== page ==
Indonesia's Forests in Crisis

Publication - 5 January, 2004
Indonesia is an archipelago of 17,000 islands stretching from the waters off Malaysia to the island of New Guinea. Indonesia's forests are home to 10% of the planet's diversity of plants and animals. Orang-utans, elephants, tigers, rhinoceros, more than 1500 species of birds, and thousands plant species are all part of the biological heritage of Indonesia. The archipelago is also home to hundreds of indigenous peoples who have lived from and managed Indonesia's forests for thousands of years. For the last 30 years, the Indonesian Government has handed out logging, plantation and mining concessions covering the majority of Indonesia's forests without regard for the rights of forest peoples. And the latest statistics for deforestation are shocking. Forest loss in Indonesia doubled during the 1990's to 3.8 million hectares lost in 2000. This is equivalent to six times the rate of forest loss in the Brazilian Amazon. The remaining lowland forests of Indonesia will be destroyed in the coming decade unless the logging industry can be brought under control.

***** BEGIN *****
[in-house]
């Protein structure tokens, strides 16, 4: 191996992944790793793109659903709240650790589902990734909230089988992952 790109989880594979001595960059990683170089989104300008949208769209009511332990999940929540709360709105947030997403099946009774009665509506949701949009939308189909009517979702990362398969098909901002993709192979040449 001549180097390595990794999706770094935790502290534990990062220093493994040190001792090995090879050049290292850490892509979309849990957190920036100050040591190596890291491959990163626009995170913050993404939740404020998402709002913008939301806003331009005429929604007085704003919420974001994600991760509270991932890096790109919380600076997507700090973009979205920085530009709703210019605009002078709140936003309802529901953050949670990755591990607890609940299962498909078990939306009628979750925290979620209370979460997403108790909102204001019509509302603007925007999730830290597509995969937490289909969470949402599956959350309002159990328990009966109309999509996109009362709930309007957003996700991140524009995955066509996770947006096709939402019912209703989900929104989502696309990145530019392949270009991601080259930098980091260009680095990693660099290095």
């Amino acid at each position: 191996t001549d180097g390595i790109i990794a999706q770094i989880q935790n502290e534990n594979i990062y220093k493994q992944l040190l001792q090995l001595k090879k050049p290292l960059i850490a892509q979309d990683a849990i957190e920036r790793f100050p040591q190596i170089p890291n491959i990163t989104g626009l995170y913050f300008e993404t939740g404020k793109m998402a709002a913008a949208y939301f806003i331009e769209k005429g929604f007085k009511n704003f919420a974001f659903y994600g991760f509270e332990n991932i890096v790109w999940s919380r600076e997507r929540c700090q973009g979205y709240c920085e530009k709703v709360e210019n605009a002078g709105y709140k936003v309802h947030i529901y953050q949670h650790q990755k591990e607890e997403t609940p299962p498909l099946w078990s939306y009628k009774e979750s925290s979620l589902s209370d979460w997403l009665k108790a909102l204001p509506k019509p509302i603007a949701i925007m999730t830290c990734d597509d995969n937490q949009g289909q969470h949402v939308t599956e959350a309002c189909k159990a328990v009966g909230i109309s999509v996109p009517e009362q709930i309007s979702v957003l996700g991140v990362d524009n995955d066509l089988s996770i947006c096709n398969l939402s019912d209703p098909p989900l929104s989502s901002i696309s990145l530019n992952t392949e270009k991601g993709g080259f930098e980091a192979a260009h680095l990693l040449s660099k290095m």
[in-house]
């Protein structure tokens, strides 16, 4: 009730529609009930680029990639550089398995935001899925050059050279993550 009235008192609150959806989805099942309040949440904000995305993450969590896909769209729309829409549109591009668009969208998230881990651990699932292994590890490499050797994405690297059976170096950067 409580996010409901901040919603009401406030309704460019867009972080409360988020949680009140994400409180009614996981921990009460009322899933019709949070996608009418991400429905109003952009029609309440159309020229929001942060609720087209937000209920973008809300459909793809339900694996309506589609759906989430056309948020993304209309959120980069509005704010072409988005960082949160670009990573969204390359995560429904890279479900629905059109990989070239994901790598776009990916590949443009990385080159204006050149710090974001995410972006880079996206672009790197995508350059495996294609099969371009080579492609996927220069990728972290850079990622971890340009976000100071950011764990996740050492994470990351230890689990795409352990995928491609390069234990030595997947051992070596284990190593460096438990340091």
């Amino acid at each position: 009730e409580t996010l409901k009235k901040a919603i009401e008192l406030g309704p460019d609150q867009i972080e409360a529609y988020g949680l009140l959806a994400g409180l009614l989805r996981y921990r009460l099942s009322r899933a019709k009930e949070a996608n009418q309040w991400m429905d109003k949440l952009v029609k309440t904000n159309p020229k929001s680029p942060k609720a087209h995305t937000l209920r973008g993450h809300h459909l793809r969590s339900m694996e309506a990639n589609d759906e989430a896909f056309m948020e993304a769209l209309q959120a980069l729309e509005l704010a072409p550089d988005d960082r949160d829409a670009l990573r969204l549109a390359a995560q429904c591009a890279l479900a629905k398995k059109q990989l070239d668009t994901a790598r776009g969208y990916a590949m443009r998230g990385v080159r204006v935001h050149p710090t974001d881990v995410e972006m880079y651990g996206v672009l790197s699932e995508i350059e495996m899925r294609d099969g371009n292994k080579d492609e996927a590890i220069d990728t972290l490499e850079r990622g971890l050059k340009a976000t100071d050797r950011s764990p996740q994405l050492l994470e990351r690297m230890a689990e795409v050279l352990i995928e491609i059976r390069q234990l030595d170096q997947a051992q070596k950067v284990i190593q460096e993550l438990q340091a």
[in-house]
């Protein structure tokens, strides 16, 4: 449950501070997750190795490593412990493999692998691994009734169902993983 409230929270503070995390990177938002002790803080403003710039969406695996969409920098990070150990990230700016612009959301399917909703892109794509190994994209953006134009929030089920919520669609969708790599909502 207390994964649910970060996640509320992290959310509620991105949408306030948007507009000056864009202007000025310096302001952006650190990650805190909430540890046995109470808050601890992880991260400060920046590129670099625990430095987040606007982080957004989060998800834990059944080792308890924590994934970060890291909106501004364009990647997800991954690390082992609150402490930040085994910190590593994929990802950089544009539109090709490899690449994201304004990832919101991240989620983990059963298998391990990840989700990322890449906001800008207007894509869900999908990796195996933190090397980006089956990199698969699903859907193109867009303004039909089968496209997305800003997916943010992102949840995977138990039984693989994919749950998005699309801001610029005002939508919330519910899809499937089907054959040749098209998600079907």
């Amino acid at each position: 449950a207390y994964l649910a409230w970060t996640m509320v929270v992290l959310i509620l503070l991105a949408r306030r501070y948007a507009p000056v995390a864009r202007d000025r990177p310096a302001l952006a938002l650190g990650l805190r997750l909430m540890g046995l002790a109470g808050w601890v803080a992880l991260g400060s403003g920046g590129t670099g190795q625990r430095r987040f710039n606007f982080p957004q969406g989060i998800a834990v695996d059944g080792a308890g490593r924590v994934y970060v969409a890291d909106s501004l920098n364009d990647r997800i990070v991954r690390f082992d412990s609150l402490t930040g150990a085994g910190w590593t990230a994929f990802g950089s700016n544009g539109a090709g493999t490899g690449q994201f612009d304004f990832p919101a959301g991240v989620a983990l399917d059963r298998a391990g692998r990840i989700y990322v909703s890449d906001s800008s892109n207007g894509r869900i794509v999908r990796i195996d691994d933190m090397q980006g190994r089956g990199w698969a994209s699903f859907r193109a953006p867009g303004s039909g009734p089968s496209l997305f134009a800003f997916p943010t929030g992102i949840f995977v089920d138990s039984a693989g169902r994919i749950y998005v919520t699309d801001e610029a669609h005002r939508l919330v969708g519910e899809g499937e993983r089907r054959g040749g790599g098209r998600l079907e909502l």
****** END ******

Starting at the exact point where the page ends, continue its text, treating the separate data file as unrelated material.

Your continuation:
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Num. pages: 4

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